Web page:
By Paul Vigna
Ernie Bayless said he and the staff at Wise Villa Winery, located about a half-hour northeast of Sacramento, California, got the word last Tuesday that they could reopen.
It was a bit like Christmas in May. “I felt kind of like a kid,” said Bayless, the winery’s chief operating officer. “I started running full speed, I didn’t know what direction to run. It was like, we gotta do this, we gotta do that.”
Wise Villa was, to Bayless’ knowledge, the only winery in Placer County to open this weekend because its bistro met the criteria of being able to serve food with its wines. Not just snacks or a burger; it had to serve a full meal. “If we had any resistance at all it was people not wanting to buy a meal to drink a bottle of wine,” he said.
Wine was served by the bottle, glass, or in a flight of five. Seating was by reservation only.
It became one of the first wineries to reopen nationally, with a few states beginning to remove their stay-at-home orders and allow customers back inside albeit without tastings.
At Stoller Family Estate in Dayton, Oregon, about 40 miles southwest of Portland, customers were allowed in by reservation only and those times were staggered to control the numbers.
Tracy Timmins, the Stoller Wine Group’s VP for consumer affairs, said the public was encouraged but not required to wear masks while entering and leaving. About half did, she said, as they gathered at the outdoor picnic tables or the winery’s famous Adirondack chairs. Meanwhile, staff members all were wearing marks.
“This weekend went very well,” she said. “Our guests were happy to once again enjoy the property. They are greeted at their table with their tasting pours ready, to minimize contact with our team, and we have removed more than half of our table inventory to allow for greater distances between tables and wider traveling lanes as well.”
Tables and chairs are disinfected between each reservation, she said, adding that “we found our guests to be respectful of these changes, and all were just thrilled to be out of their houses.”
Stoller Family and Wise Villa are open daily.
That’s not the case at Keswick Vineyards. Near Charlottesville, Virginia, where outdoor seating for now are Fridays through Sundays. Only 20 people were allowed in at one time and all required a reservation, said Stephen Barnard, the winemaker and vineyard manager. All told, they did four seatings each day, and every customer was required to wear a mask.
“We have our porch marked out with tape, so that social distancing can be adhered to,” he said. ”All cups and containers are recyclable so the customer throws it away once done and that protects our staff. Everything is disinfected after use and we also have hand sanitizer for everyone. Staff have gloves and masks on.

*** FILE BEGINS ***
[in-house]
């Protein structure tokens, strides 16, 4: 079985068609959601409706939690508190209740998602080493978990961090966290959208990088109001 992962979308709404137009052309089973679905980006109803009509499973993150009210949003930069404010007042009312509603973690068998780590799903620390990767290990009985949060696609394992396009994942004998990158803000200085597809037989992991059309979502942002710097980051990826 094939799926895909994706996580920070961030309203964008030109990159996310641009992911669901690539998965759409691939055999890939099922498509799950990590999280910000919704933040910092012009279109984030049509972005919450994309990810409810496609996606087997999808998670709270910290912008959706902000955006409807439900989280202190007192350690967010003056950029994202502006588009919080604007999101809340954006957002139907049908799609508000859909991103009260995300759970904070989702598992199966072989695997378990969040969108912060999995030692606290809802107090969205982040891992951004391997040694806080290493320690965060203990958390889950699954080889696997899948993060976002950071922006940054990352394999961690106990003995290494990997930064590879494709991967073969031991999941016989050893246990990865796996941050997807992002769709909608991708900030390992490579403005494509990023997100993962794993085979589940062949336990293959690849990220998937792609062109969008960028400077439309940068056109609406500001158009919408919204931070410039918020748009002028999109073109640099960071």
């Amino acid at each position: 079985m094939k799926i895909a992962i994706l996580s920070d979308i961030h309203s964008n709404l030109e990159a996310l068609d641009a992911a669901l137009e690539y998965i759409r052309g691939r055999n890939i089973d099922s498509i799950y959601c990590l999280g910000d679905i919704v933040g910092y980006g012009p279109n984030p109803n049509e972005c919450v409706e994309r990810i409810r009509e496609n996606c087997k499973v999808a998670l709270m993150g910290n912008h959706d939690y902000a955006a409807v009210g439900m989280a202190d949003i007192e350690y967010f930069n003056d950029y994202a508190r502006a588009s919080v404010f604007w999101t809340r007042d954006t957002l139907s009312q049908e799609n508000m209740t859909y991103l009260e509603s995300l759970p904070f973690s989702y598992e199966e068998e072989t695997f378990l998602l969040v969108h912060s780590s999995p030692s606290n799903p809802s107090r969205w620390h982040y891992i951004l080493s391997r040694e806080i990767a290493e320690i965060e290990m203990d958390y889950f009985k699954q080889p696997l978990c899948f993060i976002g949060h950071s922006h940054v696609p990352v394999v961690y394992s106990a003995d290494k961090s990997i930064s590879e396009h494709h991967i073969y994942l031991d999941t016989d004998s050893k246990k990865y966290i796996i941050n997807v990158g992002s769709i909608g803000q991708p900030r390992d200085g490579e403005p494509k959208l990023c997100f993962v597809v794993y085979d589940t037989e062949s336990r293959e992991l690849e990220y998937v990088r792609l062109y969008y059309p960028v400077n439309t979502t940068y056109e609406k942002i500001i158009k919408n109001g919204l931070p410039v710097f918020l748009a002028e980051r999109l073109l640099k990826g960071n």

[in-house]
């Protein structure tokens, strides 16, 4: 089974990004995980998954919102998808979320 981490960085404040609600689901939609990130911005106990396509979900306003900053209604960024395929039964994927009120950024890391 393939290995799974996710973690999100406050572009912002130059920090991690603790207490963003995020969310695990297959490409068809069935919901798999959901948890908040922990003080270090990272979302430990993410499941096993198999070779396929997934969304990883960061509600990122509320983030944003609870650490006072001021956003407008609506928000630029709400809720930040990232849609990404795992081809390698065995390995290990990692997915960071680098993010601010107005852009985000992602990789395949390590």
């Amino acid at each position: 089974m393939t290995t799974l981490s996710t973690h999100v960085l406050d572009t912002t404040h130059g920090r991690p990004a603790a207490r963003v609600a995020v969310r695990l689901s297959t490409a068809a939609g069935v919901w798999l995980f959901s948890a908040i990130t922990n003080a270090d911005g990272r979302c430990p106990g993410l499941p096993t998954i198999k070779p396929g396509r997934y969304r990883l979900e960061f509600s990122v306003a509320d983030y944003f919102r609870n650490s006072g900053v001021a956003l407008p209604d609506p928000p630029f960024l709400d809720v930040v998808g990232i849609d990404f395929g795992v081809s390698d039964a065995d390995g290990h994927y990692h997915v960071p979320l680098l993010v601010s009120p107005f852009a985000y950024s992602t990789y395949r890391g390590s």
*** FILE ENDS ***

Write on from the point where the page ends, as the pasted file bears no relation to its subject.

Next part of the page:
“I think overall this weekend went well considering the challenges we face regarding the health and safety of our staff and obviously our customers,” he said.
Bayless said Wise Villa didn’t require masks, except for staff, but did ask several questions of customers as they arrived regarding any recent symptoms that could indicate COVID-19. “The idea was, if they answered yes, we wouldn’t allow them into the building,” he said. “I’m not sure how effective it was, but we did ask the questions.”
The winery opened 13 years ago and added the bistro three years later. After COVID-19 forced it to close, Bayless said he cut his staff from 56 to 16 and leaned more on an increase of online sales and curbside pickups of wine and food.
Since last week, they’ve been bringing staffers back a few at a time, trying to assess the need. They were “overwhelmed,” he said, by Friday’s soft opening. By then, they had scattered tables and seating throughout the grounds, under canopies and even inside the winery.
“Our servers were just running their legs off,” he said. “They’re not used to that. Instead of walking 30 feet to serve someone, they were walking” a lot farther.
Still, revenue was down around 30 percent compared to a normal weekend in May, largely without the tasting bar operating. “You take 30 seats out of a tasting room that you turn every 40 minutes, your revenue stream really suffers,” he said.
Keswick has used the two months to, as Barnard said, be creative in terms of marketing and sales. Curbside pickup. Virtual, collaborative and private tastings.
Even now, under Virginia’s first phase of its reopening, business is far from normal.
“Folks have been very gracious and supportive, more so than they need to be, and we are extremely grateful for that,” Barnard said. “It shows you how people support their local vendors when things get tough. So, tough times, for sure, but we have been fortunate thus far. Unfortunately, we do not know what the future holds.”
Bayless echoed those sentiments. Still, he said, “We’ll take it. We’re very happy to be open. Let me tell you, that was the worst two months of our business life.”